youth related content (including teenage attitudes, youth-oriented clothing styles and music by artists popular with under-18s).
Limiting the Potential of Ads to Appeal Strongly To Under-18s
The ASA Guidance also recognises that certain sporting and other activities (e.g. football and eSports), which directly linked to the relevant gambling products being advertised, may inherently appeal strongly to under-18s.
The ASA Guidance goes on to state the relevant restrictions and limitations that must be adhered to when incorporating such activities / connected references in gambling ads. Among such restrictions and limitations is the limited use / casting in gambling ads of persons / characters who are likely to have a strong appeal to under-18s.
Relevant Considerations When Casting Persons or Characters
When considering the appropriate casting of persons / characters for gambling ads under the new rules so as not to include persons who have strong appeal to under-18s, advertisers must assess:
the roles / activities such persons are associated with;
the personal profile and following (including in particular the demographics of social media following); and
the audience / audiences for the roles / activities a person is known for.
To give further colour, the ASA Guidance then sets out the risk profiles of different types of personality / character. For example, the ASA Guidance differentiates between footballers who play for “top clubs”, UK national teams and in “high profile competitions” and those who play for lower league clubs. It also differentiates between sportspeople who are involved in adult-oriented sports (giving examples of snooker, darts and golf) and those who are involved in football and other sports, which have a significant national profile. Furthermore, casting leading eSports players in gambling ads is called out specifically as being high risk.
It is worth noting that the new rules do not only apply to sports stars, they also apply to influencers with a large under-18s following (for example, reality show stars with a large social media presence).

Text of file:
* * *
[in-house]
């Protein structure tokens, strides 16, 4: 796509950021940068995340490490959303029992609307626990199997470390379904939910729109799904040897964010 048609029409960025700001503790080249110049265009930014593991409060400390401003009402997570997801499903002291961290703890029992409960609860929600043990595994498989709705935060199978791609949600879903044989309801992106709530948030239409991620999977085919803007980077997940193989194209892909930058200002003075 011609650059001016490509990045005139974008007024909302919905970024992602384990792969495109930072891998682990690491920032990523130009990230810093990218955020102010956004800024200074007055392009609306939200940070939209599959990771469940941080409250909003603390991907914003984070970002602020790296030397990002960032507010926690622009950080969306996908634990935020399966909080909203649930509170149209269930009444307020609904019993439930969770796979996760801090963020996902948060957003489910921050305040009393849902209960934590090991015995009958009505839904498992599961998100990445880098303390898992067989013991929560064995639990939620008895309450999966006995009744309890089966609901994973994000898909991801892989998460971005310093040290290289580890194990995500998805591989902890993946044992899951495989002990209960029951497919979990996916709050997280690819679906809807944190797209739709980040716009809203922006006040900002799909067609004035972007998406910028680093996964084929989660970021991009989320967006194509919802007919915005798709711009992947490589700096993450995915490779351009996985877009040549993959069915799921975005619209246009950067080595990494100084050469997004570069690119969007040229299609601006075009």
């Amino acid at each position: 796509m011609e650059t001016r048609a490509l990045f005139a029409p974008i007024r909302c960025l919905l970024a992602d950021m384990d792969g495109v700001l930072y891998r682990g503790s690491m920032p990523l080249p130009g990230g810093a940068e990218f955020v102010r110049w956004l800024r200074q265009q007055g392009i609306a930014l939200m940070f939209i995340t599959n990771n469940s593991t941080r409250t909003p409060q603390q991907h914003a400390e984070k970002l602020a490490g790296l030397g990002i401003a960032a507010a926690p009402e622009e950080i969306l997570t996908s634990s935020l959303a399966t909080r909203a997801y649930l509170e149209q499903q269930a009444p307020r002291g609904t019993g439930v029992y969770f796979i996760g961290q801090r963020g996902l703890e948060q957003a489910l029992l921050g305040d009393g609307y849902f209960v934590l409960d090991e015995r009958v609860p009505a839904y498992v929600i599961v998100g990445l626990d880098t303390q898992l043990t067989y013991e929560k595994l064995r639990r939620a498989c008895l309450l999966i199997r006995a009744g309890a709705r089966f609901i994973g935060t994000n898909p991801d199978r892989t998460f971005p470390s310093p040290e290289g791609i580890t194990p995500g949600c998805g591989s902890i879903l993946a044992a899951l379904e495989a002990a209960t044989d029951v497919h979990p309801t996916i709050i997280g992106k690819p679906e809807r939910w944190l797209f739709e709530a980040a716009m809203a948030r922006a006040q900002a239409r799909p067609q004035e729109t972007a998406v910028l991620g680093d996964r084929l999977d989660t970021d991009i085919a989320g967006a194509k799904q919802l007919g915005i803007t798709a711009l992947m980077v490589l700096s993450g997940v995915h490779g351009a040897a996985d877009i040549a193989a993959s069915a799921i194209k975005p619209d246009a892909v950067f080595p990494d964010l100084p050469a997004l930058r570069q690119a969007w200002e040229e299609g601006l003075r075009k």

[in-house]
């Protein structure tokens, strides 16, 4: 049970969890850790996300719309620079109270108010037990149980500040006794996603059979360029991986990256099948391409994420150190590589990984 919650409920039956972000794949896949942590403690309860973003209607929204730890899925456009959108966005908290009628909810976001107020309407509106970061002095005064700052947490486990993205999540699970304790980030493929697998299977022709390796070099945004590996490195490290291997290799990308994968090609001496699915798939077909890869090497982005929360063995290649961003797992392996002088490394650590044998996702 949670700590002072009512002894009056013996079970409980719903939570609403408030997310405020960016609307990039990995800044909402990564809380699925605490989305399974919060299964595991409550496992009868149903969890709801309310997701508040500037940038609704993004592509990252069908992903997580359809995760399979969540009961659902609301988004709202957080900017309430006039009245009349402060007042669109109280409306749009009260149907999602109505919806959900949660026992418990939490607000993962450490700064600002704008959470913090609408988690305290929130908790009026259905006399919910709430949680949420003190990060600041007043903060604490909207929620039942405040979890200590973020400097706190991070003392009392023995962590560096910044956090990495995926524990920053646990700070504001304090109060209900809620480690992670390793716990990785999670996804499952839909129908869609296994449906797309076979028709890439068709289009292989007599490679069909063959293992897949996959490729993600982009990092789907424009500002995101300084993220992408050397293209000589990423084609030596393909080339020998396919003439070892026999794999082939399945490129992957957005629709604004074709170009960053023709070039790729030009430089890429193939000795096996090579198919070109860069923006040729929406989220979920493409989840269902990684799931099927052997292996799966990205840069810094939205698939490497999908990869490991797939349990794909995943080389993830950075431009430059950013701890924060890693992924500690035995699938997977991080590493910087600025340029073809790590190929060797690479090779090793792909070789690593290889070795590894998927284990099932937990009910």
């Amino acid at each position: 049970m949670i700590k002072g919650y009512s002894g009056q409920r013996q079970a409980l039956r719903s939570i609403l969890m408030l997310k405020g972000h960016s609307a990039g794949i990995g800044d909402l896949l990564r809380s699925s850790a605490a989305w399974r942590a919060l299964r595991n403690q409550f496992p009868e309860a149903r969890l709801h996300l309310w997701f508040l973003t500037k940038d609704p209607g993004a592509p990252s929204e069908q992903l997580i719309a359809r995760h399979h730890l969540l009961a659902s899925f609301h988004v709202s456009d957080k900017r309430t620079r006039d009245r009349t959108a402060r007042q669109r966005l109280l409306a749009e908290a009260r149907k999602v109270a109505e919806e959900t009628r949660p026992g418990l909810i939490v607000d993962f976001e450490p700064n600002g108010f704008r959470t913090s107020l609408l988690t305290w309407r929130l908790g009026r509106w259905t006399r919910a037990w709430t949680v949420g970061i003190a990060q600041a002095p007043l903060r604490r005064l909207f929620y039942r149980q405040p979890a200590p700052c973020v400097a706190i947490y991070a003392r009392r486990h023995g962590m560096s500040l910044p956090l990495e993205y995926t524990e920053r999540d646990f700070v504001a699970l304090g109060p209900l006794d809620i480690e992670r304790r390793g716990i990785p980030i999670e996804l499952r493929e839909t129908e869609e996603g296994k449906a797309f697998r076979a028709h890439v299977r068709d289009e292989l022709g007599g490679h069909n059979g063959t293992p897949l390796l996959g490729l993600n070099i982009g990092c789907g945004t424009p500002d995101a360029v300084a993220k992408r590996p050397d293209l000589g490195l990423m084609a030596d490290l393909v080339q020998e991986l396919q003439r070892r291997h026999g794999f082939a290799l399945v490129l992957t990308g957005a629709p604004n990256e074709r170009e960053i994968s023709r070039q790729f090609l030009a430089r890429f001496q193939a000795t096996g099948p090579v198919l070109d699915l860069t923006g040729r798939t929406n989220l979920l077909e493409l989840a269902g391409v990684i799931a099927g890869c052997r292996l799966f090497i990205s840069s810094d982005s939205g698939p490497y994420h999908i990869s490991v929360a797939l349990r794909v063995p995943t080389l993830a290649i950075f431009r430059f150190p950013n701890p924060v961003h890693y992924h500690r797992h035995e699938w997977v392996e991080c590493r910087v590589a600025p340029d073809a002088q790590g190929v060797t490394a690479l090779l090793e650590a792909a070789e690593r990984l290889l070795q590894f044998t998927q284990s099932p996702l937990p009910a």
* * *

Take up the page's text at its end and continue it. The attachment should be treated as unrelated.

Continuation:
The timing of the introduction of the new UK rules (1st October 2022) is particularly significant from a sporting perspective taking into account the upcoming Men’s Football World Cup in Qatar – the first matches of the tournament kick off on 21 November. Advertisers will no doubt be looking to launch marketing campaigns to target the opportunities that this presents. According to analysis conducted by FIFA in conjunction with its betting data partner, the total global betting turnover for the 2018 World Cup came to an estimated €136 billion.
There are a number of specific references in the ASA Guidance to top football players, and it seems that given the game’s appeal to under-18s, it was certainly in focus for the regulators when seeking to curb the appeal of gambling ads to under-18s. As well as players, the ASA Guidance also includes references to “managers” and states that the use of retired footballers who have moved into punditry / commentary would be assessed on the basis of their social / and other media profile / following.
In short, these new advertising rules are a step change in themselves in the regulation of gambling advertising, but should also be considered in the wider context of the review of gambling regulation in the UK. As we previously reported, the UK Government’s review of the Gambling Act 2005 is still ongoing, albeit that the UK Government’s White Paper now seems due to be published “in the coming weeks”, according to a spokesperson for the Department for Digital, Culture, Media and Sport (DCMS). Whilst the review of the UK Gambling Act is fundamental and wide-ranging, one of the matters that will be of particular interest when reflecting on the latest CAP and BCAP rule changes, is the stance taken on the proposed prohibition of gambling companies advertising on the kit of UK sports teams.
A recent Intellectual Property Enterprise Court Decision (IPEC) on 20 April 2022 has decided that ‘Muzmatch’, an online matchmaking service to the Muslim Community has infringed Match.com’s registered trade marks.
The decision by Nicholas Caddick Q.C was that Muzmatch’s use of signs and its name amounted to trade mark infringement and/or passing off of Match.com’s trade marks. This case follows successful oppositions by Match.com to Muzmatch’s registration of its marks in 2018, and unsuccessful attempts by Match.com to purchase Muzmatch between 2017 and 2019.
For many years, German courts would, in principle, only grant a preliminary injunction in a patent case, if the patent in suit had “gone through the fire” in the sense of having survived an adversarial opposition or nullity proceeding at first instance. This case law was based on the consideration that it can be extremely difficult for an infringement court to verify the validity of the patent in suit within a few days or even hours involving the risk of causing irreparable damage to the infringement defendant. Statistically, despite expert examination, only one in three granted patents withstands a challenge on validity. Continue Reading